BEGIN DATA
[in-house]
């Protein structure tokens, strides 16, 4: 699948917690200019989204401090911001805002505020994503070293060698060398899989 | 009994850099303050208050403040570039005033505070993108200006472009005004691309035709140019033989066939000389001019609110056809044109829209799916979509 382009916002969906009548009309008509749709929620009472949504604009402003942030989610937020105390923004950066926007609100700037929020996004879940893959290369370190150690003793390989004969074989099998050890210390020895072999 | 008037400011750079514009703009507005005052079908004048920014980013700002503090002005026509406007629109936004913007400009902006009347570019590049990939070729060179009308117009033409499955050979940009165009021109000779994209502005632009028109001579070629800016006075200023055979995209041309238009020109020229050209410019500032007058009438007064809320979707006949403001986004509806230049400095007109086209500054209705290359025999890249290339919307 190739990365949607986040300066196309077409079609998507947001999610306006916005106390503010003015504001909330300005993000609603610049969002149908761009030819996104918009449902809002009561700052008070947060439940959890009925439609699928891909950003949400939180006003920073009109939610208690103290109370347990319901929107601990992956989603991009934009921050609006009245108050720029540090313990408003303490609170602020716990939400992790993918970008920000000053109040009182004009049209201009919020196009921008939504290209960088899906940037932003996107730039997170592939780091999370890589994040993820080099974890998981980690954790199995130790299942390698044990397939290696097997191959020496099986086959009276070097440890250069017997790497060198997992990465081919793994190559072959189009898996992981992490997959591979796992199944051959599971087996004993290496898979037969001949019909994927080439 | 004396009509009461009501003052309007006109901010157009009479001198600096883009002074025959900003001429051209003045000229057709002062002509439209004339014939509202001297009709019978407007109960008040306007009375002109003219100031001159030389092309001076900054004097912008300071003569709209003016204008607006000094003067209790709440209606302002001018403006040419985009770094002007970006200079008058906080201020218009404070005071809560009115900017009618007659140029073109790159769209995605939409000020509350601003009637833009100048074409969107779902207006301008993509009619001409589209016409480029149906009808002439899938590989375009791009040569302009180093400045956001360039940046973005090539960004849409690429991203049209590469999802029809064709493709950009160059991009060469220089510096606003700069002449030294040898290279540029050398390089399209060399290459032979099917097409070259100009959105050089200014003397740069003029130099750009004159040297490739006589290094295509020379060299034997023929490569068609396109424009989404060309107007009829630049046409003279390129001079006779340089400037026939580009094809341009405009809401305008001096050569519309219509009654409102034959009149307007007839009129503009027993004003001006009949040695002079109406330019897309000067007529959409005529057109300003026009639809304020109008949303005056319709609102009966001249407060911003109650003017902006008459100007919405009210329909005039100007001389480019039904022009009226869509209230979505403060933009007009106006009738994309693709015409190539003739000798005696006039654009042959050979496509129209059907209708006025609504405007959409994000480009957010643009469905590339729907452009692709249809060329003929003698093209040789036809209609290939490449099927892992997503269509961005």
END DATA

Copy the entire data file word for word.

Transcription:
[in-house]
């Protein structure tokens, strides 16, 4: 699948917690200019989204401090911001805002505020994503070293060698060398899989 | 009994850099303050208050403040570039005033505070993108200006472009005004691309035709140019033989066939000389001019609110056809044109829209799916979509 382009916002969906009548009309008509749709929620009472949504604009402003942030989610937020105390923004950066926007609100700037929020996004879940893959290369370190150690003793390989004969074989099998050890210390020895072999 | 008037400011750079514009703009507005005052079908004048920014980013700002503090002005026509406007629109936004913007400009902006009347570019590049990939070729060179009308117009033409499955050979940009165009021109000779994209502005632009028109001579070629800016006075200023055979995209041309238009020109020229050209410019500032007058009438007064809320979707006949403001986004509806230049400095007109086209500054209705290359025999890249290339919307 190739990365949607986040300066196309077409079609998507947001999610306006916005106390503010003015504001909330300005993000609603610049969002149908761009030819996104918009449902809002009561700052008070947060439940959890009925439609699928891909950003949400939180006003920073009109939610208690103290109370347990319901929107601990992956989603991009934009921050609006009245108050720029540090313990408003303490609170602020716990939400992790993918970008920000000053109040009182004009049209201009919020196009921008939504290209960088899906940037932003996107730039997170592939780091999370890589994040993820080099974890998981980690954790199995130790299942390698044990397939290696097997191959020496099986086959009276070097440890250069017997790497060198997992990465081919793994190559072959189009898996992981992490997959591979796992199944051959599971087996004993290496898979037969001949019909994927080439 | 004396009509009461009501003052309007006109901010157009009479001198600096883009002074025959900003001429051209003045000229057709002062002509439209004339014939509202001297009709019978407007109960008040306007009375002109003219100031001159030389092309001076900054004097912008300071003569709209003016204008607006000094003067209790709440209606302002001018403006040419985009770094002007970006200079008058906080201020218009404070005071809560009115900017009618007659140029073109790159769209995605939409000020509350601003009637833009100048074409969107779902207006301008993509009619001409589209016409480029149906009808002439899938590989375009791009040569302009180093400045956001360039940046973005090539960004849409690429991203049209590469999802029809064709493709950009160059991009060469220089510096606003700069002449030294040898290279540029050398390089399209060399290459032979099917097409070259100009959105050089200014003397740069003029130099750009004159040297490739006589290094295509020379060299034997023929490569068609396109424009989404060309107007009829630049046409003279390129001079006779340089400037026939580009094809341009405009809401305008001096050569519309219509009654409102034959009149307007007839009129503009027993004003001006009949040695002079109406330019897309000067007529959409005529057109300003026009639809304020109008949303005056319709609102009966001249407060911003109650003017902006008459100007919405009210329909005039100007001389480019039904022009009226869509209230979505403060933009007009106006009738994309693709015409190539003739000798005696006039654009042959050979496509129209059907209708006025609504405007959409994000480009957010643009469905590339729907452009692709249809060329003929003698093209040789036809209609290939490449099927892992997503269509961005």